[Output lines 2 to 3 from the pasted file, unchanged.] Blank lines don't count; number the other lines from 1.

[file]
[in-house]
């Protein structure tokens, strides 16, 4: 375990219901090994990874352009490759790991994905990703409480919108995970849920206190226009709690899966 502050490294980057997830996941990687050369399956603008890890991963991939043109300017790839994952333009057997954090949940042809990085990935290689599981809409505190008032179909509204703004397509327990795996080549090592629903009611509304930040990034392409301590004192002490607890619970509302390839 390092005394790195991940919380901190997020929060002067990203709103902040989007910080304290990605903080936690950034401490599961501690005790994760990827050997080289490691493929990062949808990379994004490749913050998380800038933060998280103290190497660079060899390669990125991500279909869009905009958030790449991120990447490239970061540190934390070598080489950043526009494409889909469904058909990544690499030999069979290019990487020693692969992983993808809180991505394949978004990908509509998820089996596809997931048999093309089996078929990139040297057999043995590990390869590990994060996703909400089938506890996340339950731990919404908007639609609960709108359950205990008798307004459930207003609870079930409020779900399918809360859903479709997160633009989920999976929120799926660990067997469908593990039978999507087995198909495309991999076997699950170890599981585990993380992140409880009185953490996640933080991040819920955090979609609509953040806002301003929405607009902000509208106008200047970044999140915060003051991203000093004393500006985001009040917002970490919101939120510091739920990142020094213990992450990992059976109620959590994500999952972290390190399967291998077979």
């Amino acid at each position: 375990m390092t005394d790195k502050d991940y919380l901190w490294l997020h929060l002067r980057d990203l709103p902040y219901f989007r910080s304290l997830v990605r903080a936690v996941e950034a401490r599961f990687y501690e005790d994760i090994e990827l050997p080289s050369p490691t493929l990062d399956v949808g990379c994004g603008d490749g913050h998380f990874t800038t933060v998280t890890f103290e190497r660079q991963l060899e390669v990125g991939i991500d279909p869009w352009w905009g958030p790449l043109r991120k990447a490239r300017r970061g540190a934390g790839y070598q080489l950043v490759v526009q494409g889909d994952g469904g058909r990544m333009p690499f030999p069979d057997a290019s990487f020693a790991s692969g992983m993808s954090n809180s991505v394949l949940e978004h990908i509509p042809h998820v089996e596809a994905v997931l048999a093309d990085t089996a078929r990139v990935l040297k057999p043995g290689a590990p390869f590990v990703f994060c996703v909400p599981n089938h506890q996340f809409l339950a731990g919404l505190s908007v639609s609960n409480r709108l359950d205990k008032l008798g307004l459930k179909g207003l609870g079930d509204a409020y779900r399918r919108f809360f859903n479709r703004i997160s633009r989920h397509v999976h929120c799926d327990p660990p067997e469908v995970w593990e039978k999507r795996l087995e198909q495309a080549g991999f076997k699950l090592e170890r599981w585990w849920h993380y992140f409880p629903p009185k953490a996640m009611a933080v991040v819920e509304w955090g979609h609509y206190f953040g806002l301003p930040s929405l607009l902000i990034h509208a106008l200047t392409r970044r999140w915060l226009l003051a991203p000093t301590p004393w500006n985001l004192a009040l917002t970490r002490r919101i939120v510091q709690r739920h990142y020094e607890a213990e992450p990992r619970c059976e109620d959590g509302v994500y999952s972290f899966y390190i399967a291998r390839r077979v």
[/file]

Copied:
């Protein structure tokens, strides 16, 4: 375990219901090994990874352009490759790991994905990703409480919108995970849920206190226009709690899966 502050490294980057997830996941990687050369399956603008890890991963991939043109300017790839994952333009057997954090949940042809990085990935290689599981809409505190008032179909509204703004397509327990795996080549090592629903009611509304930040990034392409301590004192002490607890619970509302390839 390092005394790195991940919380901190997020929060002067990203709103902040989007910080304290990605903080936690950034401490599961501690005790994760990827050997080289490691493929990062949808990379994004490749913050998380800038933060998280103290190497660079060899390669990125991500279909869009905009958030790449991120990447490239970061540190934390070598080489950043526009494409889909469904058909990544690499030999069979290019990487020693692969992983993808809180991505394949978004990908509509998820089996596809997931048999093309089996078929990139040297057999043995590990390869590990994060996703909400089938506890996340339950731990919404908007639609609960709108359950205990008798307004459930207003609870079930409020779900399918809360859903479709997160633009989920999976929120799926660990067997469908593990039978999507087995198909495309991999076997699950170890599981585990993380992140409880009185953490996640933080991040819920955090979609609509953040806002301003929405607009902000509208106008200047970044999140915060003051991203000093004393500006985001009040917002970490919101939120510091739920990142020094213990992450990992059976109620959590994500999952972290390190399967291998077979």
């Amino acid at each position: 375990m390092t005394d790195k502050d991940y919380l901190w490294l997020h929060l002067r980057d990203l709103p902040y219901f989007r910080s304290l997830v990605r903080a936690v996941e950034a401490r599961f990687y501690e005790d994760i090994e990827l050997p080289s050369p490691t493929l990062d399956v949808g990379c994004g603008d490749g913050h998380f990874t800038t933060v998280t890890f103290e190497r660079q991963l060899e390669v990125g991939i991500d279909p869009w352009w905009g958030p790449l043109r991120k990447a490239r300017r970061g540190a934390g790839y070598q080489l950043v490759v526009q494409g889909d994952g469904g058909r990544m333009p690499f030999p069979d057997a290019s990487f020693a790991s692969g992983m993808s954090n809180s991505v394949l949940e978004h990908i509509p042809h998820v089996e596809a994905v997931l048999a093309d990085t089996a078929r990139v990935l040297k057999p043995g290689a590990p390869f590990v990703f994060c996703v909400p599981n089938h506890q996340f809409l339950a731990g919404l505190s908007v639609s609960n409480r709108l359950d205990k008032l008798g307004l459930k179909g207003l609870g079930d509204a409020y779900r399918r919108f809360f859903n479709r703004i997160s633009r989920h397509v999976h929120c799926d327990p660990p067997e469908v995970w593990e039978k999507r795996l087995e198909q495309a080549g991999f076997k699950l090592e170890r599981w585990w849920h993380y992140f409880p629903p009185k953490a996640m009611a933080v991040v819920e509304w955090g979609h609509y206190f953040g806002l301003p930040s929405l607009l902000i990034h509208a106008l200047t392409r970044r999140w915060l226009l003051a991203p000093t301590p004393w500006n985001l004192a009040l917002t970490r002490r919101i939120v510091q709690r739920h990142y020094e607890a213990e992450p990992r619970c059976e109620d959590g509302v994500y999952s972290f899966y390190i399967a291998r390839r077979v």